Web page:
| id | name   | salary | experience | team  |
+----+--------+--------+------------+-------+
|  2 | Monica |  25000 |          6 | Beta  |
|  5 | Ross   |  30000 |          8 | Alpha |
+----+--------+--------+------------+-------+

The above query fetches the rows whose salary is greater than 20000. Similarly, we can use the less than condition to fetch a column value less than the condition value.

mysql> SELECT * FROM employees WHERE salary < 16000;
+----+------+--------+------------+------+
| id | name | salary | experience | team |
+----+------+--------+------------+------+
|  3 | John |  15000 |          3 | Beta |
+----+------+--------+------------+------+

Example 3: Using Greater Than or Equal To OR Less Than or Equal To

Also, the only difference between greater than or equal to and a simple greater than condition is that the former also checks for equality.

mysql> SELECT * FROM employees WHERE salary >= 20000;
+----+--------+--------+------------+-------+
| id | name   | salary | experience | team  |
+----+--------+--------+------------+-------+
|  1 | David  |  20000 |          5 | Alpha |
|  2 | Monica |  25000 |          6 | Beta  |
|  5 | Ross   |  30000 |          8 | Alpha |
+----+--------+--------+------------+-------+

The Less Than or Equal To condition also works the similar way.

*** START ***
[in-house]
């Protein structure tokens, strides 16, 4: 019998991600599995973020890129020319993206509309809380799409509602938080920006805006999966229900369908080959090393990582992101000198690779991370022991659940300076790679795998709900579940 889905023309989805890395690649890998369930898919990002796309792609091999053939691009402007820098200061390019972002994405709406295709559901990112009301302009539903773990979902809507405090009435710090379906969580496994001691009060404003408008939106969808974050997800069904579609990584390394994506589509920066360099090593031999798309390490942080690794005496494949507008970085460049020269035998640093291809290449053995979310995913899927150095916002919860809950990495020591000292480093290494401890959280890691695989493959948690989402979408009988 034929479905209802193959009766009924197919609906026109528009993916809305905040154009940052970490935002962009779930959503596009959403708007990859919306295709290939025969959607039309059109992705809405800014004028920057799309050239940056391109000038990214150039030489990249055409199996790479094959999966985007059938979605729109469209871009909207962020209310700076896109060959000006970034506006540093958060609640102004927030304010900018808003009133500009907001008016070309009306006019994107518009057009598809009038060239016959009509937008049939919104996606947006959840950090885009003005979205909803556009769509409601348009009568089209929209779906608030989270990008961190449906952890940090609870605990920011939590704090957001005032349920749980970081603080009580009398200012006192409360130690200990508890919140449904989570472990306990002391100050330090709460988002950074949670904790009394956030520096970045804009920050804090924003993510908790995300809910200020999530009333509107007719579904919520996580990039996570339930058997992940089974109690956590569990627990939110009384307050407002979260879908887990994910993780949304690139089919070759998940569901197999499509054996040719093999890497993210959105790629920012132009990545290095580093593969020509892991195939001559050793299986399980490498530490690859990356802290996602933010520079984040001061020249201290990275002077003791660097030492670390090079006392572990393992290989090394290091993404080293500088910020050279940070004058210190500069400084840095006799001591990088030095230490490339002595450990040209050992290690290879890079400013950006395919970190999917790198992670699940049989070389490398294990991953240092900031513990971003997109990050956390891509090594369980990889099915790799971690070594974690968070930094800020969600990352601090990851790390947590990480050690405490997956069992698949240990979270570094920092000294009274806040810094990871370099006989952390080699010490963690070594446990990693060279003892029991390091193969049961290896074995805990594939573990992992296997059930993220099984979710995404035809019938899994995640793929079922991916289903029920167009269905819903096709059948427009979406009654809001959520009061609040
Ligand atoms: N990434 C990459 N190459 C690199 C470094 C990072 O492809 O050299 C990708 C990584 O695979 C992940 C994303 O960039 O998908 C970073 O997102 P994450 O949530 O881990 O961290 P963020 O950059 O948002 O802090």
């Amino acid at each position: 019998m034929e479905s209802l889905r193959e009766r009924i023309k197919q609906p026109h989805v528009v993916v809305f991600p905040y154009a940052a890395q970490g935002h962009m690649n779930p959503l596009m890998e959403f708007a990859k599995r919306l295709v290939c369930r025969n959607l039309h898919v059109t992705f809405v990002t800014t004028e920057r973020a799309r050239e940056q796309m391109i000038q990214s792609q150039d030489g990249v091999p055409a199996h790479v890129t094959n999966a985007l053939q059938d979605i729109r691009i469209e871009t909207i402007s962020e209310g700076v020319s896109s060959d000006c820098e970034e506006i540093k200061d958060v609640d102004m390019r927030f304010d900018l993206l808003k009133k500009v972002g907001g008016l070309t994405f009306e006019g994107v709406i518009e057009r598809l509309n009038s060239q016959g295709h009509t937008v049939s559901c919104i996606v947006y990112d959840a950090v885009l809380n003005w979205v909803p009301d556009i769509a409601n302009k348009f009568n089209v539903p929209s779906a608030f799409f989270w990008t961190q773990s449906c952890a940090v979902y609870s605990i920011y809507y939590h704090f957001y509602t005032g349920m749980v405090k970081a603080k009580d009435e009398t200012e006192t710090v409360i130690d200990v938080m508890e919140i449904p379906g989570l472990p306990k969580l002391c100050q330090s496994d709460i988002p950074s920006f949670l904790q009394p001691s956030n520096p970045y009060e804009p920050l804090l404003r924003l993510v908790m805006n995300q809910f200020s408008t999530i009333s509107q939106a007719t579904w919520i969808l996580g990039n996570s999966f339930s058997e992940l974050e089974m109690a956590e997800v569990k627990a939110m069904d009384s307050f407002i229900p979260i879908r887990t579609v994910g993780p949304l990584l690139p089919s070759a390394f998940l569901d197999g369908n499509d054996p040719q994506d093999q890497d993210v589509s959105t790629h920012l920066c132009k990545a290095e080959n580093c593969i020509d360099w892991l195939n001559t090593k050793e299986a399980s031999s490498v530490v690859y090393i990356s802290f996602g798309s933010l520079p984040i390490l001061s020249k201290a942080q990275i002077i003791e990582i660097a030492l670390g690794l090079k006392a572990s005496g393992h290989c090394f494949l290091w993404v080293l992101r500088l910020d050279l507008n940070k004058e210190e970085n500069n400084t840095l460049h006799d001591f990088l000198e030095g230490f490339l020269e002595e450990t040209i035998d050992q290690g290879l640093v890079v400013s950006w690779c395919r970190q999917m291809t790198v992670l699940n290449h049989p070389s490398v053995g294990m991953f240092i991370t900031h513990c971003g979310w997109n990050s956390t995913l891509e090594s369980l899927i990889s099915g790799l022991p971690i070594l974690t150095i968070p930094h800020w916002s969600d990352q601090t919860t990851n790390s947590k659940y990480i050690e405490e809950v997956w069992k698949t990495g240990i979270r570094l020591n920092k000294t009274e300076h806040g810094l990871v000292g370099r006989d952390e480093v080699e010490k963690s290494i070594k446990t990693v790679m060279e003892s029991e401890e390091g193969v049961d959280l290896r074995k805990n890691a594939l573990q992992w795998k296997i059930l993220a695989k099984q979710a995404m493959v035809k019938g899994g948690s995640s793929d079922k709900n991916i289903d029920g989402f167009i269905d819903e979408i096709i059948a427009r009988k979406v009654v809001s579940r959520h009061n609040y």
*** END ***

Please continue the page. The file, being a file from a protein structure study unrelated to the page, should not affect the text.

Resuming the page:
Example 4: Using Not Equal To

On the other hand, the Not Equal To condition in an SQL WHERE Condition works the opposite to Equality condition. It selects those rows whose condition does not match with the where condition. For instance, consider the example as follows:

mysql> SELECT * FROM employees WHERE team != 'Alpha';
+----+--------+--------+------------+-------+
| id | name   | salary | experience | team  |
+----+--------+--------+------------+-------+
|  2 | Monica |  25000 |          6 | Beta  |
|  3 | John   |  15000 |          3 | Beta  |
|  4 | Mary   |  18000 |          4 | Gamma |
+----+--------+--------+------------+-------+

Example 5: Using BETWEEN Condition

Similarly, we can use the BETWEEN condition in an SQL WHERE Condition to select the rows whose values lie in a certain range.

mysql> SELECT * FROM employees WHERE salary BETWEEN 15000 AND 20000;
+----+-------+--------+------------+-------+
| id | name  | salary | experience | team  |
+----+-------+--------+------------+-------+
|  1 | David |  20000 |          5 | Alpha |
|  3 | John  |  15000 |          3 | Beta  |
|  4 | Mary  |  18000 |          4 | Gamma |
+----+-------+--------+------------+-------+

In the above example, the query fetches the rows with salary between 15000 and 20000.

Example 6: Using LIKE Operator

Also, we can use the LIKE Operator in an SQL WHERE condition to select a string column with a pattern match.

mysql> SELECT * FROM employees WHERE name LIKE 'M%';
+----+--------+--------+------------+-------+
| id | name   | salary | experience | team  |
+----+--------+--------+------------+-------+
|  2 | Monica |  25000 |          6 | Beta  |